This is my personal blog. The views expressed here do not necessarily represent those of the congregations or presbytery I serve.

Saturday, January 5, 2019

Ad Fontes.

One motto of Modernity was “ad fontes!  That is a Latin phrase which means “back to the sources!”  In the 16th century it was a call to recover original texts, not filtered through tradition.  Tradition, in fact, was increasingly considered inherently corrupting.  
The Reformation was built on this sensibility.  Seeking to bypass and override the institutional church and its tradition, the Reformers went back to Scripture as the only source for faith and religion.  

Ad fontes has been the basis for much of biblical studies over the last 500 years, culminating perhaps in the successive “quests for the historical Jesus” of the 19th and 20th centuries.  Repeatedly, what these researchers came up with was a “historical Jesus” who looked and thought suspiciously like the ones doing the quest, who were almost invariably white, male, middle-class academics.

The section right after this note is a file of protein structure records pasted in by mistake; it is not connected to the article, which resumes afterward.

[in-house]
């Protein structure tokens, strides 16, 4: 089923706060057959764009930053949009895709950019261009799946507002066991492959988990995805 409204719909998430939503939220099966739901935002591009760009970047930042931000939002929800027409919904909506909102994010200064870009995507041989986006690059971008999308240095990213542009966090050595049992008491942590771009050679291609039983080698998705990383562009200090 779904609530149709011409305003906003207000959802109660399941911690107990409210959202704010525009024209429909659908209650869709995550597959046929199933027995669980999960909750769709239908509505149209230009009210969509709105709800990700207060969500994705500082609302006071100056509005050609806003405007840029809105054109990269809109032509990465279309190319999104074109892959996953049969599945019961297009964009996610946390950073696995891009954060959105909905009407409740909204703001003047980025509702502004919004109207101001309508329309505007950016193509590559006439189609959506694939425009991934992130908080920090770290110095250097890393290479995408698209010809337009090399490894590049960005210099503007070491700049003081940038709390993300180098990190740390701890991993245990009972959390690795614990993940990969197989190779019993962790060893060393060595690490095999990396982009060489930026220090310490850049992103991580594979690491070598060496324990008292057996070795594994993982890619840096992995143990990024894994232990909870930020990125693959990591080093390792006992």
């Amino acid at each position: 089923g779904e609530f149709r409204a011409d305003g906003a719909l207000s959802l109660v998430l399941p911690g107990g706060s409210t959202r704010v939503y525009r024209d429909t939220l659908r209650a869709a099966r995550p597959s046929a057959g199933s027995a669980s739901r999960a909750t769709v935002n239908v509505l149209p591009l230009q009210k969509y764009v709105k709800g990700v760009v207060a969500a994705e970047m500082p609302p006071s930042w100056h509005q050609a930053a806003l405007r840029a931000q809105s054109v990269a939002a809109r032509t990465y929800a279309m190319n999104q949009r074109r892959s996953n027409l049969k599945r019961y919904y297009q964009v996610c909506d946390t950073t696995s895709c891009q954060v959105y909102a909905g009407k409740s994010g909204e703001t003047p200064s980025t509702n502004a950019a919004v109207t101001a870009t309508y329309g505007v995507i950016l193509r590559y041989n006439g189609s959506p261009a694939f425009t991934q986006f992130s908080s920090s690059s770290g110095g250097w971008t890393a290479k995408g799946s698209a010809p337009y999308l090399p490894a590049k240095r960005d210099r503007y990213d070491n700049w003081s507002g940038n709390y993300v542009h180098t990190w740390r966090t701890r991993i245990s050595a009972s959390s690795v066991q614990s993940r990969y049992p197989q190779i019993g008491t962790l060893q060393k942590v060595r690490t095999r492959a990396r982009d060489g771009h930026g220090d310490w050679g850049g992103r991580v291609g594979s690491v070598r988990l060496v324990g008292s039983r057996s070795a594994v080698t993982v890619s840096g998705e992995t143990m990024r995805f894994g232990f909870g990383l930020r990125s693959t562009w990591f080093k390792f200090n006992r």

Historical studies use criteria established by the researchers.  Since these people have rarely done any serious spiritual work, but have been laboring in academia for years, they remain unconsciously under the grip of their own ego-centricity.  This is revealed in the absurd hubris involved in what they are doing to begin with, imagining that they can unearth a pure, objective, original text at a distance of millennia.  And it is compounded by an academic environment featuring intense pressure to find and publish something new.  For Modernity is nothing if it is not a quest for novelty.  Which means that what gets marketed as a return to the original sources is actually just the latest new take on what the original sources are and say.  So there is this contradiction between “older is better” and “newer is better.”